My yearly good deed
It wasn’t the dumbest conversation I’d ever overheard. But it did rank in the top 10 for sheer stupidity.
Joining the conversation, however, gave me more than just a massive headache. It was a chance to suck up some good karma, which is something I always seem to need, but is usually in short supply.
Granted the conversation wasn’t as stupid as the time a visitor asked a friend of mine where the resort stored the moguls during the summer or at what elevation deer turn into elk.
And I’m positive no one will ever beat the time a tourist entered a ski shop – trust me this is a true story – and after glancing at the Colorado Avalanche hockey schedule, expressed amazement that Summit Countians had the ability to not only control our avalanches but also post a schedule a year in advance.
At the time, I was reclining in a local eating establishment, reading the paper and just about to dig into a cheeseburger when the trio sitting at a neighboring table started their discussion.
“I want to go hiking today,” said Tourist 1.
“Sounds good,” said Tourist 2. “Maybe we should hike on Peak 8 wherever that is. I hear it’s pretty up there.”
This statement caught my attention, because it happened to be one of those normal fall/winter days when the clouds, snow and wind batter the high peaks like a child shakes a helpless hamster in a cage, and I knew any trail on Peak 8 would be uncomfortable at best, dangerous at worst.
“Well, if we’re going we better get started soon,” said Tourist 3. “Maybe we should grab some water from the store before we go?”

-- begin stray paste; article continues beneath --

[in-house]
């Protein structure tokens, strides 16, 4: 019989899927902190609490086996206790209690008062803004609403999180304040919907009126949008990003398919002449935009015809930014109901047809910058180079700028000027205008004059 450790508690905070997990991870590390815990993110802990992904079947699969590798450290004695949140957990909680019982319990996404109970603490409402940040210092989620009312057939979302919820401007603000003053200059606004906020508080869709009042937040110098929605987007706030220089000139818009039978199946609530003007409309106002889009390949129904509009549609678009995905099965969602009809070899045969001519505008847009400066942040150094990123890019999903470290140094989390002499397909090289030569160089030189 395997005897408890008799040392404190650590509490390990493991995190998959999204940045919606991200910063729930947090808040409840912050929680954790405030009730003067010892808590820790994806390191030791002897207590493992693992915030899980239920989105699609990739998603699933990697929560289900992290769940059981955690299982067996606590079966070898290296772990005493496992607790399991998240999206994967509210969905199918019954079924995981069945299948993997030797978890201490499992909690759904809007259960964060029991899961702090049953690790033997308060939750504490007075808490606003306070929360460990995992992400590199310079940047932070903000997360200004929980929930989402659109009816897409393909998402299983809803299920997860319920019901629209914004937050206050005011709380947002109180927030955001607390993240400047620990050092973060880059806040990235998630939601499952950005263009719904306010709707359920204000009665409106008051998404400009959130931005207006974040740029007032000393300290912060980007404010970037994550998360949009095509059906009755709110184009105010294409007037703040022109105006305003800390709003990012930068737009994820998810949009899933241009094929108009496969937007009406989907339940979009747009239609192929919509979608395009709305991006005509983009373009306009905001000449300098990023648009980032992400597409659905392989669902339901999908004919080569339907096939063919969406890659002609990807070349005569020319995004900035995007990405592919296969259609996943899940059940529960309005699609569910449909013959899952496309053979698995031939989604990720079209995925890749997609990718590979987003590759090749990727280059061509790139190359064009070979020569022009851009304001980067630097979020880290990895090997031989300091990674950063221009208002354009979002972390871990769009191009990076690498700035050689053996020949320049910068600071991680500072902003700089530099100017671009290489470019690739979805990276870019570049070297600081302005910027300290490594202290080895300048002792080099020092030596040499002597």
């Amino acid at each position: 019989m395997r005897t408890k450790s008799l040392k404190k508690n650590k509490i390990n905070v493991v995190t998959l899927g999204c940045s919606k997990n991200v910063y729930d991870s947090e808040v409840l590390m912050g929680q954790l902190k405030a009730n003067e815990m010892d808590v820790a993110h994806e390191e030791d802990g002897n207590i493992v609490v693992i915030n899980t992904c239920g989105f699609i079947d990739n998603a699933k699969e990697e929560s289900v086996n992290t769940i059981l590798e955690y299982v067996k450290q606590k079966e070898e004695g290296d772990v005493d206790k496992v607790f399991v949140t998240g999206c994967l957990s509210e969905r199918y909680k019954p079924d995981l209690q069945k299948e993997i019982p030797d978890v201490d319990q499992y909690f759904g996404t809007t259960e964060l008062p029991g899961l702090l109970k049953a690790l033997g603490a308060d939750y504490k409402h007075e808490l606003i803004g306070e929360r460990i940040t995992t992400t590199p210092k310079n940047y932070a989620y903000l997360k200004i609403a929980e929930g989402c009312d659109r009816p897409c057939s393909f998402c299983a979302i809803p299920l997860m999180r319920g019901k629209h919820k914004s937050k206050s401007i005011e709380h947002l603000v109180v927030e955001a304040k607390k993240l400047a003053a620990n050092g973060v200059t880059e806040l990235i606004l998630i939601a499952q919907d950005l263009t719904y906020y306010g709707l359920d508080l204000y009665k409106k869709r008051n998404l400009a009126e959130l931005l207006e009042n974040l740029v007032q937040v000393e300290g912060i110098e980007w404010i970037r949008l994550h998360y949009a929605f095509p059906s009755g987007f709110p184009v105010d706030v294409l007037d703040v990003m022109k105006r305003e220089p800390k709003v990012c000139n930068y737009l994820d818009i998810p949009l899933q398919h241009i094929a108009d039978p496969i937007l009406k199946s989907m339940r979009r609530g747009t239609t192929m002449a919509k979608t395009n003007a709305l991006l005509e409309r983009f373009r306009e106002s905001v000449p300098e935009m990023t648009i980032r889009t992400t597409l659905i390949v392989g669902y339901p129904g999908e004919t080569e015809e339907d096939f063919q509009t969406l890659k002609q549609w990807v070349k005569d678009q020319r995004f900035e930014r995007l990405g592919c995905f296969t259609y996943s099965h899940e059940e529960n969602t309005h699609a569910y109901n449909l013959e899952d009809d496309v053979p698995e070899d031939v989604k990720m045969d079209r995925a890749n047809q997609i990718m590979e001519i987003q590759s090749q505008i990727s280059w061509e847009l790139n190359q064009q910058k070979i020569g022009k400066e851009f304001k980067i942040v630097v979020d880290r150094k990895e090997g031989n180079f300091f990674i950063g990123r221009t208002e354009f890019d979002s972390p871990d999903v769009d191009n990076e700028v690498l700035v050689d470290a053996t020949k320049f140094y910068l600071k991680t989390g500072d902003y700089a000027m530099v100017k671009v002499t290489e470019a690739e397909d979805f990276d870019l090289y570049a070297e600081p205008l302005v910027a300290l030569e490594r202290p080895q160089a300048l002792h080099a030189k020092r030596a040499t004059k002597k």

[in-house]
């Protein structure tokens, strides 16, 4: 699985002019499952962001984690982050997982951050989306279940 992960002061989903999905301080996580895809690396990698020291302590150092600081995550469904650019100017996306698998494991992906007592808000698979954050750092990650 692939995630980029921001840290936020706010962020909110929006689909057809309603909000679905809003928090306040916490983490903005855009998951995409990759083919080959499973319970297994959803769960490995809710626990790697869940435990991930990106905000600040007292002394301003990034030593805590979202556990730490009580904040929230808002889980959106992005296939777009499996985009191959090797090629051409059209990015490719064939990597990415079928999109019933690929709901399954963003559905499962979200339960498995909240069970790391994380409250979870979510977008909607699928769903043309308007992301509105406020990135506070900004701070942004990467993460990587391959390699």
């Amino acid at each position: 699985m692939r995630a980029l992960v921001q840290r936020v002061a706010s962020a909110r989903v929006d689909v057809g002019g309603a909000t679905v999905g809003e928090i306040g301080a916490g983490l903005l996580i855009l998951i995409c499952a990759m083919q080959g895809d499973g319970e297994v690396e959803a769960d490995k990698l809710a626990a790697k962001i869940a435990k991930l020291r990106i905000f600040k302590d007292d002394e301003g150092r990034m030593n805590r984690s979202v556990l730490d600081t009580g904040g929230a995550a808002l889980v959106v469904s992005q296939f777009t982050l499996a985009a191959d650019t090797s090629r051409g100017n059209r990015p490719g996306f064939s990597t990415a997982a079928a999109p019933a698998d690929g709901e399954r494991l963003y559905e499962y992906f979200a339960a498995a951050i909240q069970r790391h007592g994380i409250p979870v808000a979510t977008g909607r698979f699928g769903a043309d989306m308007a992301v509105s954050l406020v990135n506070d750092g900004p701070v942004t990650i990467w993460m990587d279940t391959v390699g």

“Naw,” said Tourist 2. “We should be all right. We just ate, and we won’t be up there that long. I kinda want to get going so we can get back.”
I froze. Suddenly Republicans stealing the governorship of California didn’t seem all that important. These folks, I realized, were well on their way to making a top-shelf mistake.
“Do you guys have your coats?” Tourist 3 asked.
“Just the jackets we brought, but we should be fine. We’re only going to be gone for a little while,” Tourist 1 replied.
Jackets? Hiking Peak 8 when it’s snowing in windbreakers? What in Ullr’s name were these people thinking?
“Yeah, we’ll be OK,” Tourist 2 said. “I have my cell phone, and that’s the most important thing.”
I suddenly imagined the three visitors huddled against a tree, light-weight jackets pulled tight against the snow, dark and 50 mph winds while one stared at a cell phone signaling “low battery” and “no service.”
I turned toward the people sitting next to me in their summer clothes and loafers and decided I had to set them straight even if it meant joining their conversation.
“Hey folks,” I said. “Just a word of warning. It’s really snowing on Peak 8, and I don’t think you should be going into the mountains without some serious gear at this time of year.”
At first they stared at me like I had let loose with a string of Swahili, but then I could tell my words sank in.
“But we wanted to go hiking,” Tourist 1 said.
I took a little more time out of my schedule to explain that Breckenridge had plenty of moderate, scenic trails close into town. And for a short time I sounded as if I had just completed the Breckenridge Resort Chamber’s smile school.
By the time I finished my dissertation, the visitors were convinced of their folly, and I returned to my paper bathed in gallons of positive karma.
I was happy. I had saved the backcountry from more bunglers, and now I don’t have to perform another good deed until the leaves fall again next year.
Andrew Gmerek paves the way for happy tourist experiences and writes a Friday column for the
Summit Daily News. He can be reached at firstname.lastname@example.org.
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